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10/20/2017 1:01:18 AM
9/22/2017 12:11:25 AM
Posted: 8/5/2005 7:13:49 PM EDT
This is kind of interestesting, from the blog of reknown University of Chicago economist Gary Becker:

There is an ongoing debate among economists over whether social mobility is greater in the United States or Europe. The general evidence on this does not offer a definitive answer, but there is little doubt that most immigrants believe opportunities for themselves and their children are greater in the United States. This is why America is the first choice of most immigrants whenever they can choose where to go, and it also explains the different attitudes of immigrants in Europe and America. As Posner emphasizes, most immigrants, non-Muslim as well as Muslim, feel far more accepted in the United States than in Europe, are less segregated here in both their living arrangements and employment, and appear to advance more easily toward higher level jobs. As a result, they are less promising material for radical Islam, although clearly radicals are operating and planning in the United States as well as in Europe.

However, the British experience is somewhat disturbing to this thesis, for Great Britain is at least a partial counter example to our analysis. For British labor markets are very much like those in the United States; in fact, Britain has lower unemployment rates than the U.S., has equal labor market flexibility, and provides above ground jobs for Muslims and other immigrants.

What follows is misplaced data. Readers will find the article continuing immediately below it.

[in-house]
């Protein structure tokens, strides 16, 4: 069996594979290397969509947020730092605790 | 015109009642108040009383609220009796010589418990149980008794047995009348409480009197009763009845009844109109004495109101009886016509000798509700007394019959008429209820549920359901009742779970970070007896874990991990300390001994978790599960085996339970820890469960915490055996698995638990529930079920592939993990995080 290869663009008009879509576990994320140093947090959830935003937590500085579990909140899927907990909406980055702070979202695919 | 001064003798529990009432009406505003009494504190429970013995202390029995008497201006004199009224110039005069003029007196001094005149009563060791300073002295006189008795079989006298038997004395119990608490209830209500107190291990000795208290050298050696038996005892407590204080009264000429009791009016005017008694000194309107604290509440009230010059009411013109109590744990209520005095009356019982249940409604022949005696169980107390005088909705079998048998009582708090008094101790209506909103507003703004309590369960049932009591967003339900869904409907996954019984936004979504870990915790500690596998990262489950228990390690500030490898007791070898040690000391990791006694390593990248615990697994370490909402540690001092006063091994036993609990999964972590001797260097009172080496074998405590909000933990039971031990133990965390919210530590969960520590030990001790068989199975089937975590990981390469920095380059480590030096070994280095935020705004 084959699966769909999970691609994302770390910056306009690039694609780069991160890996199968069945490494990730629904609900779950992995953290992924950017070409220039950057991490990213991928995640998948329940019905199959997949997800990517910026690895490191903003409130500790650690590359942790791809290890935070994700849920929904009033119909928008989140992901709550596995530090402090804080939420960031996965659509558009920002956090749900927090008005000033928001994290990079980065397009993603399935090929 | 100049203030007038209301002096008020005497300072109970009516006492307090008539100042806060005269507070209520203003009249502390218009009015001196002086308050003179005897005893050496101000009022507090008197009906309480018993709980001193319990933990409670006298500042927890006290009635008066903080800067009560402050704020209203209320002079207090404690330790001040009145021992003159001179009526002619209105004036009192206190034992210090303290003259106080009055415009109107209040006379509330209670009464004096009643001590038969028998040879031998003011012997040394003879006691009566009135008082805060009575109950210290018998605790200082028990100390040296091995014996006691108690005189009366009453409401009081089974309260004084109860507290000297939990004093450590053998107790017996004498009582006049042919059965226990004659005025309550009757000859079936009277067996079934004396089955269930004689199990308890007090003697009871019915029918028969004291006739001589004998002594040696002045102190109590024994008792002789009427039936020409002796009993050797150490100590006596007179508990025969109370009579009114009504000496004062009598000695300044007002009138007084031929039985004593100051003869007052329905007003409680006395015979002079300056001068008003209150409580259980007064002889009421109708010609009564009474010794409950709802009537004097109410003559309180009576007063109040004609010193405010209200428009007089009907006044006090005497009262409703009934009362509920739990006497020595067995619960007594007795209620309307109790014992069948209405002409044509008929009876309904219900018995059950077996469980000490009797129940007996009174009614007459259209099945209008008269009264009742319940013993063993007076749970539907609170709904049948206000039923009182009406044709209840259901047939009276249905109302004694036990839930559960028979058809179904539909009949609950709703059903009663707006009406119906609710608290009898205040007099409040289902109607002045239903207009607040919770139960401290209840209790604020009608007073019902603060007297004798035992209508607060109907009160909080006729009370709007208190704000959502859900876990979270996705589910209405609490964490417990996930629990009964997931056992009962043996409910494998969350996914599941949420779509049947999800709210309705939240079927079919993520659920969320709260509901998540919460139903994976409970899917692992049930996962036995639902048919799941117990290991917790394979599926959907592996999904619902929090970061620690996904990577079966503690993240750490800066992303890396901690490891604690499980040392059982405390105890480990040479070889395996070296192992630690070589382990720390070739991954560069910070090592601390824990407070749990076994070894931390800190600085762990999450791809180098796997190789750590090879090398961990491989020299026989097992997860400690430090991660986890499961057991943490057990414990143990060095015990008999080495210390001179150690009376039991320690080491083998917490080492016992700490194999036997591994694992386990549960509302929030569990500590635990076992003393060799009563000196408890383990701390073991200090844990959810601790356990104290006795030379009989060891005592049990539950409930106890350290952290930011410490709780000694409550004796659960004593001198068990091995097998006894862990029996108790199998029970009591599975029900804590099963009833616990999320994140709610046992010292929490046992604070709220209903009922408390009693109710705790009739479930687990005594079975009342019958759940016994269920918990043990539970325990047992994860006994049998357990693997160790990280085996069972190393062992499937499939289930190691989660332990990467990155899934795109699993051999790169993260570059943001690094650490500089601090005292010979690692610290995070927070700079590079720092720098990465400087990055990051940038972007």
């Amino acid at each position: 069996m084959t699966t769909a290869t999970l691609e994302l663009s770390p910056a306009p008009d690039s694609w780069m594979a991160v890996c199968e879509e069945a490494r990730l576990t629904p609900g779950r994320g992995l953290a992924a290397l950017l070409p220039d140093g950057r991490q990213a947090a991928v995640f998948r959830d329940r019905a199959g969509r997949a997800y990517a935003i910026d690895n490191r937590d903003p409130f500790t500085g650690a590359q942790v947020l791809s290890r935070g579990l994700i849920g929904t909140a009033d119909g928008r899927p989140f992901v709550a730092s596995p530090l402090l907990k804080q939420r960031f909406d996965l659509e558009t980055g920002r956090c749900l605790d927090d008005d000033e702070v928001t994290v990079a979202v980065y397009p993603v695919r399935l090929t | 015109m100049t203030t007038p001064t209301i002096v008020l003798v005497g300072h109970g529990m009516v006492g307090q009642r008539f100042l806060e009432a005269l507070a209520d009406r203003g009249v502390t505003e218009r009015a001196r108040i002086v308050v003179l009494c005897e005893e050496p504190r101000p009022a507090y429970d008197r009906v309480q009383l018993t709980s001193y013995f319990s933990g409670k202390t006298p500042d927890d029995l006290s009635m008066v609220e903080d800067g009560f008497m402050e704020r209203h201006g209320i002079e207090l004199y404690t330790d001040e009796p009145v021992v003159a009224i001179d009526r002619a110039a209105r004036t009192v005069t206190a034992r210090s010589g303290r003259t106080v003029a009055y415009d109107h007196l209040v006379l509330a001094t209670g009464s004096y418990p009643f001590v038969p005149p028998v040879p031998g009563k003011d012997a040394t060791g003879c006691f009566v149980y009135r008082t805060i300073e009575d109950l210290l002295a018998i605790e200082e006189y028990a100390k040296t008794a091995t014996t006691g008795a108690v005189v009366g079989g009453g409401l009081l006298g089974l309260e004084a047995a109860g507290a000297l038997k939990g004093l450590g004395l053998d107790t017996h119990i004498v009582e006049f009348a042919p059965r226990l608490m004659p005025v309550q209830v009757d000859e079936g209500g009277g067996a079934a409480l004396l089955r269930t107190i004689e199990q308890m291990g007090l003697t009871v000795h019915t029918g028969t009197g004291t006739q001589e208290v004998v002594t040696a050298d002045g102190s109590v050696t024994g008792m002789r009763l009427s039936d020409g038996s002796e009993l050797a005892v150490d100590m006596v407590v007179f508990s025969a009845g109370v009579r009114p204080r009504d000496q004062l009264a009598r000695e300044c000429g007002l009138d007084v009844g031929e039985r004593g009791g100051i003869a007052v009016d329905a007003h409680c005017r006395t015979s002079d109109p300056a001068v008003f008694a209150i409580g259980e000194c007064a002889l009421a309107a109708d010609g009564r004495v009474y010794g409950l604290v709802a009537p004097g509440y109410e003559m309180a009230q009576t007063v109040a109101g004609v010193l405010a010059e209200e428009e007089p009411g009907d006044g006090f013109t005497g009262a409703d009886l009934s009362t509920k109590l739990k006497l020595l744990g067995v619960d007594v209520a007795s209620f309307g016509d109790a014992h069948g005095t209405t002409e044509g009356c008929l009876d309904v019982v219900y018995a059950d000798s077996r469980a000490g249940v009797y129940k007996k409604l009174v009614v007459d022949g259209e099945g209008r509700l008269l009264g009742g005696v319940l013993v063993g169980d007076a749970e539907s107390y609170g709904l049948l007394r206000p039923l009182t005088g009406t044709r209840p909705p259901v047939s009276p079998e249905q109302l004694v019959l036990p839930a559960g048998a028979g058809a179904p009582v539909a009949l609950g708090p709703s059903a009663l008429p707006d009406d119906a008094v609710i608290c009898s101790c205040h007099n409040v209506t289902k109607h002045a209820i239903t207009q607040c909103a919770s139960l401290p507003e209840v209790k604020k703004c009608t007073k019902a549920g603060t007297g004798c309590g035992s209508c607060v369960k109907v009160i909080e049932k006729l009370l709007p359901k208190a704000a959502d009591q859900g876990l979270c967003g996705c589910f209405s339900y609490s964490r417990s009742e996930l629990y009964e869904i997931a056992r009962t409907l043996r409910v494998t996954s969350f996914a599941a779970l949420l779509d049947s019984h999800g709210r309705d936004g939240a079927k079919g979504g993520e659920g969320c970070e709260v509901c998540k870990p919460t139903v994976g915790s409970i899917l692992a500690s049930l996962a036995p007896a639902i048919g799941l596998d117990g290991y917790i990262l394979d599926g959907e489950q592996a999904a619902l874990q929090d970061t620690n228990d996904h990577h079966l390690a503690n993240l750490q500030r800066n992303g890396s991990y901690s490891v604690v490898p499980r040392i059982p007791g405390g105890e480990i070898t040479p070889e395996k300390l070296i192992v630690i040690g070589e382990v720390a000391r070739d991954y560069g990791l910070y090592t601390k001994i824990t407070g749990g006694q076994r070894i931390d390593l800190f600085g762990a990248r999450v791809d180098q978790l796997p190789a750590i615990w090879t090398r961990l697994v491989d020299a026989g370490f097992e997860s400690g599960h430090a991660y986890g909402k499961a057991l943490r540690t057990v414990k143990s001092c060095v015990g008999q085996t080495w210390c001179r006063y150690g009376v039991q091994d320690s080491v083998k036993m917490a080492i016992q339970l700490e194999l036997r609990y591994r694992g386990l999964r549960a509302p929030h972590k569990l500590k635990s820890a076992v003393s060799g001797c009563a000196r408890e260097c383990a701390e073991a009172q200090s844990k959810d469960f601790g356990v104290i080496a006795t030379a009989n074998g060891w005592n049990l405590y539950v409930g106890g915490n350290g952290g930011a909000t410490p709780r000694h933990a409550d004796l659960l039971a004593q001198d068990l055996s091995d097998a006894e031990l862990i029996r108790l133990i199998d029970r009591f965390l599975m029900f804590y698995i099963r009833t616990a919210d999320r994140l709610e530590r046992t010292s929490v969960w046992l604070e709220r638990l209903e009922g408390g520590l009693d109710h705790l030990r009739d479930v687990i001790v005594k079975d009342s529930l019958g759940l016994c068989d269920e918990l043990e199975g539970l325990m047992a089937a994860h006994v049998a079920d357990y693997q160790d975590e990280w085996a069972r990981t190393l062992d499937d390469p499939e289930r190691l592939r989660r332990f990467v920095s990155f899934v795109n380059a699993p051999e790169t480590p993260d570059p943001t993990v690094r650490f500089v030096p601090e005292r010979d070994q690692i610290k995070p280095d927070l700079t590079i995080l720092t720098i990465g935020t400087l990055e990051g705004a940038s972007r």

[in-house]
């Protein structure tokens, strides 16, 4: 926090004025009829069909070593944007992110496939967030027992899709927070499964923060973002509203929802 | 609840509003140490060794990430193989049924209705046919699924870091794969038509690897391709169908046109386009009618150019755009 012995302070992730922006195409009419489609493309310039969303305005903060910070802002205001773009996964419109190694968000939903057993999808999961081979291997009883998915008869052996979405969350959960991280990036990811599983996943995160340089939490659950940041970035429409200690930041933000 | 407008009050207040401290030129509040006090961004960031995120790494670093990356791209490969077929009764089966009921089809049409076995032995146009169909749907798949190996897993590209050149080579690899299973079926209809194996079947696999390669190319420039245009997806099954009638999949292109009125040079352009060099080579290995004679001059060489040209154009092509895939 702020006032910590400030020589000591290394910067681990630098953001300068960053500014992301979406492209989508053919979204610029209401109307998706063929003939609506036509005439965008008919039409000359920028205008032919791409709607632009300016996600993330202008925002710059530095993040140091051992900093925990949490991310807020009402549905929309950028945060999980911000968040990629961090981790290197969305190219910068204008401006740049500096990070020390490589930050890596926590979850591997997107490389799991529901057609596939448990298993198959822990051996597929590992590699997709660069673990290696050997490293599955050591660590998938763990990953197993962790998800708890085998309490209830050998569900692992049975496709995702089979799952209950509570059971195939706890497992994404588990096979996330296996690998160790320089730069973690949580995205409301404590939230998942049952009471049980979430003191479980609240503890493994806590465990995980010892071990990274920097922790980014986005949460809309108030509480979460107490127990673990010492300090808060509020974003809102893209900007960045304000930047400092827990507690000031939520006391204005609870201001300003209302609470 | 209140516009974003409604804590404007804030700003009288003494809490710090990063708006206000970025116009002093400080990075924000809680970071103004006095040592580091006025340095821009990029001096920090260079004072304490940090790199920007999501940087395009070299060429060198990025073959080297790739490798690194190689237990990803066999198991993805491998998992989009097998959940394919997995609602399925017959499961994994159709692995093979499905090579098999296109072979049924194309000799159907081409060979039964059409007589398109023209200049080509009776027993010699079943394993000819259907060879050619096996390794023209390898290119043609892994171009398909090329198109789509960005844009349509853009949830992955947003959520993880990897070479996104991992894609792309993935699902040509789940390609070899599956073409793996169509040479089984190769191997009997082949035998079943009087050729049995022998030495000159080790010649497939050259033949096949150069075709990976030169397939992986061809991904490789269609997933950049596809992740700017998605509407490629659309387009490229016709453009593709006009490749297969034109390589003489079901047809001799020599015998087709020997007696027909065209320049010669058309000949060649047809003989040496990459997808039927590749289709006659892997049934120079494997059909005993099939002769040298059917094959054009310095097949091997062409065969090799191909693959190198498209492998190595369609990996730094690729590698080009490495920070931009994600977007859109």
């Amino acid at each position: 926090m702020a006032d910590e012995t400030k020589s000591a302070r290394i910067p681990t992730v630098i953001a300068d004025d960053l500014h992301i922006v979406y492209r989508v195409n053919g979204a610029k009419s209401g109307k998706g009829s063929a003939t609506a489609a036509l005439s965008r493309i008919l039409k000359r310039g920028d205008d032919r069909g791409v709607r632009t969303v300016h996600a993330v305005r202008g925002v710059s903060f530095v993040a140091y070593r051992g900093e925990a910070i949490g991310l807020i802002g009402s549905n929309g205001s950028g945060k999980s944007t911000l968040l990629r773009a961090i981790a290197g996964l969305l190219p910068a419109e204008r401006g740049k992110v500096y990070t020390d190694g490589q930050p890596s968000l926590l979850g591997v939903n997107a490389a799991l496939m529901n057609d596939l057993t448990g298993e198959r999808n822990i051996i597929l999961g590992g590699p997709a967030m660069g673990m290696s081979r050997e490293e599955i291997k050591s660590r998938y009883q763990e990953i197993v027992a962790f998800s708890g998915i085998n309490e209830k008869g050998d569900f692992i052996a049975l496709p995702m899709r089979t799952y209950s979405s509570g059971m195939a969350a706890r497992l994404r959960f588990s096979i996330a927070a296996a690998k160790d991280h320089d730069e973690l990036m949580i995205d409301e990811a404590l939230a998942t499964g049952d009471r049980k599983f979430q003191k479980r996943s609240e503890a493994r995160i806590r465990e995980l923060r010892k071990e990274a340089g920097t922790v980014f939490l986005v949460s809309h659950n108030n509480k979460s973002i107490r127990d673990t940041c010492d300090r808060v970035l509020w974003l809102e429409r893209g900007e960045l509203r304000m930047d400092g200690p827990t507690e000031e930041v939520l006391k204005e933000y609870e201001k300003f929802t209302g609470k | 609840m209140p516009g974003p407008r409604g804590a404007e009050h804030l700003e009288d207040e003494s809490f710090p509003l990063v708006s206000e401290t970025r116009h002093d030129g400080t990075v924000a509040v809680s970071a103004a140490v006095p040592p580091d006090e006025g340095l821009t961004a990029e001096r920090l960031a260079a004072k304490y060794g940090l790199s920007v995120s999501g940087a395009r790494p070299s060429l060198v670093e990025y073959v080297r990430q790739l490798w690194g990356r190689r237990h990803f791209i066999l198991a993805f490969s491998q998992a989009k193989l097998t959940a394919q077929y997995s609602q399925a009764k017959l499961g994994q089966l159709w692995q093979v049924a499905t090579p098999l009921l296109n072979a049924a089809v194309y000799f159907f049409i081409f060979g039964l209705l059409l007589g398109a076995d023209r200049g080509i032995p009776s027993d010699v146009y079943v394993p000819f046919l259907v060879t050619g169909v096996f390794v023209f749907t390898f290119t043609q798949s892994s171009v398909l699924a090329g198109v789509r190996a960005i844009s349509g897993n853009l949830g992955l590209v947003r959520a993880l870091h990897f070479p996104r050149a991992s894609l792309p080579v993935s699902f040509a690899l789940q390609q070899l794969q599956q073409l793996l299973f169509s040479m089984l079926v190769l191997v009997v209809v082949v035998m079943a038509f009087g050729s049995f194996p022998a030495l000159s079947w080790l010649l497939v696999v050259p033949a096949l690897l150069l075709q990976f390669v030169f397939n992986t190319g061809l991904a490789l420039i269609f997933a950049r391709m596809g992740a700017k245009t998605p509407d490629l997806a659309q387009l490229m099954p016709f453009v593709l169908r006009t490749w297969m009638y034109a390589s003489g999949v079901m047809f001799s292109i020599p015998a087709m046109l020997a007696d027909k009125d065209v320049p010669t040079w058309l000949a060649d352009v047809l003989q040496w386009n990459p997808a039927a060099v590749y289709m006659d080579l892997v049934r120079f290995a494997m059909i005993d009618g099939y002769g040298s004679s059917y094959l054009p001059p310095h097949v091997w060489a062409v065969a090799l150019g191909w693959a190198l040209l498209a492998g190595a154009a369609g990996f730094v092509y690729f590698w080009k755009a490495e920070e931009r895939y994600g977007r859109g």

I believe the main reason for the difference with the United States is that new immigrants are easily accepted in this country since it is a nation of present or past immigrants. Foreigners of all kinds have never been so welcome in Britain, and are even less welcome in continental Europe. So even under the best of economic conditions, immigrants in Europe do not easily integrate into the general society. Still I confess these vicious attacks on London subways and buses are not only awful, but I also find them difficult to understand.

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